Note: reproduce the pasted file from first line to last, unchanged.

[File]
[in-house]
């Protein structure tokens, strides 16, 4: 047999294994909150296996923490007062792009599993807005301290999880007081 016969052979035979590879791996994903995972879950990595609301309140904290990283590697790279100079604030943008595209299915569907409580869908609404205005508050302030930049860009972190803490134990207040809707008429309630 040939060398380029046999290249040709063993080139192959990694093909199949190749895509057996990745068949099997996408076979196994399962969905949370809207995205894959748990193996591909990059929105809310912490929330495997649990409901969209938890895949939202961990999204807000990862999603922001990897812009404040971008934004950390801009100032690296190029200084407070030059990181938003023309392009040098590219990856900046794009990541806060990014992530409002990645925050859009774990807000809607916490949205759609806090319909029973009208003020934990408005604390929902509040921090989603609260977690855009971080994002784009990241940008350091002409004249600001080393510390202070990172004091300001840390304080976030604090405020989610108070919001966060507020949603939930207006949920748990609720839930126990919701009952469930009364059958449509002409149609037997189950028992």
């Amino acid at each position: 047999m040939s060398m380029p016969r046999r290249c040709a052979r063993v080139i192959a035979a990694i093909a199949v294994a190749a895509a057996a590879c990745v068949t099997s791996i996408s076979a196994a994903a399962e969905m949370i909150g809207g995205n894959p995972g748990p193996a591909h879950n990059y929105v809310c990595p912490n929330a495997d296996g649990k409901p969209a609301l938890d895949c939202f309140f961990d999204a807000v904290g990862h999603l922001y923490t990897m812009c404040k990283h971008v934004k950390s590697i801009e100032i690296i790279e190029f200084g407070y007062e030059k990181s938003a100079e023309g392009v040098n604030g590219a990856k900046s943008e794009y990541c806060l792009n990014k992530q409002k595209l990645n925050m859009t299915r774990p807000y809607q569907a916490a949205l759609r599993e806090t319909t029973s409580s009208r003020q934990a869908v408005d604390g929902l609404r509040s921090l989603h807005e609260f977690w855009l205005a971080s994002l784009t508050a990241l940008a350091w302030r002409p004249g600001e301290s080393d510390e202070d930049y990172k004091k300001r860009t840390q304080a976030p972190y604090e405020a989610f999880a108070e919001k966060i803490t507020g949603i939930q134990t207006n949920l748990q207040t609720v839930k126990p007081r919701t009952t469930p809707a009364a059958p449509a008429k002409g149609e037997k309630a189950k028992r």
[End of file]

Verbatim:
[in-house]
């Protein structure tokens, strides 16, 4: 047999294994909150296996923490007062792009599993807005301290999880007081 016969052979035979590879791996994903995972879950990595609301309140904290990283590697790279100079604030943008595209299915569907409580869908609404205005508050302030930049860009972190803490134990207040809707008429309630 040939060398380029046999290249040709063993080139192959990694093909199949190749895509057996990745068949099997996408076979196994399962969905949370809207995205894959748990193996591909990059929105809310912490929330495997649990409901969209938890895949939202961990999204807000990862999603922001990897812009404040971008934004950390801009100032690296190029200084407070030059990181938003023309392009040098590219990856900046794009990541806060990014992530409002990645925050859009774990807000809607916490949205759609806090319909029973009208003020934990408005604390929902509040921090989603609260977690855009971080994002784009990241940008350091002409004249600001080393510390202070990172004091300001840390304080976030604090405020989610108070919001966060507020949603939930207006949920748990609720839930126990919701009952469930009364059958449509002409149609037997189950028992």
């Amino acid at each position: 047999m040939s060398m380029p016969r046999r290249c040709a052979r063993v080139i192959a035979a990694i093909a199949v294994a190749a895509a057996a590879c990745v068949t099997s791996i996408s076979a196994a994903a399962e969905m949370i909150g809207g995205n894959p995972g748990p193996a591909h879950n990059y929105v809310c990595p912490n929330a495997d296996g649990k409901p969209a609301l938890d895949c939202f309140f961990d999204a807000v904290g990862h999603l922001y923490t990897m812009c404040k990283h971008v934004k950390s590697i801009e100032i690296i790279e190029f200084g407070y007062e030059k990181s938003a100079e023309g392009v040098n604030g590219a990856k900046s943008e794009y990541c806060l792009n990014k992530q409002k595209l990645n925050m859009t299915r774990p807000y809607q569907a916490a949205l759609r599993e806090t319909t029973s409580s009208r003020q934990a869908v408005d604390g929902l609404r509040s921090l989603h807005e609260f977690w855009l205005a971080s994002l784009t508050a990241l940008a350091w302030r002409p004249g600001e301290s080393d510390e202070d930049y990172k004091k300001r860009t840390q304080a976030p972190y604090e405020a989610f999880a108070e919001k966060i803490t507020g949603i939930q134990t207006n949920l748990q207040t609720v839930k126990p007081r919701t009952t469930p809707a009364a059958p449509a008429k002409g149609e037997k309630a189950k028992r």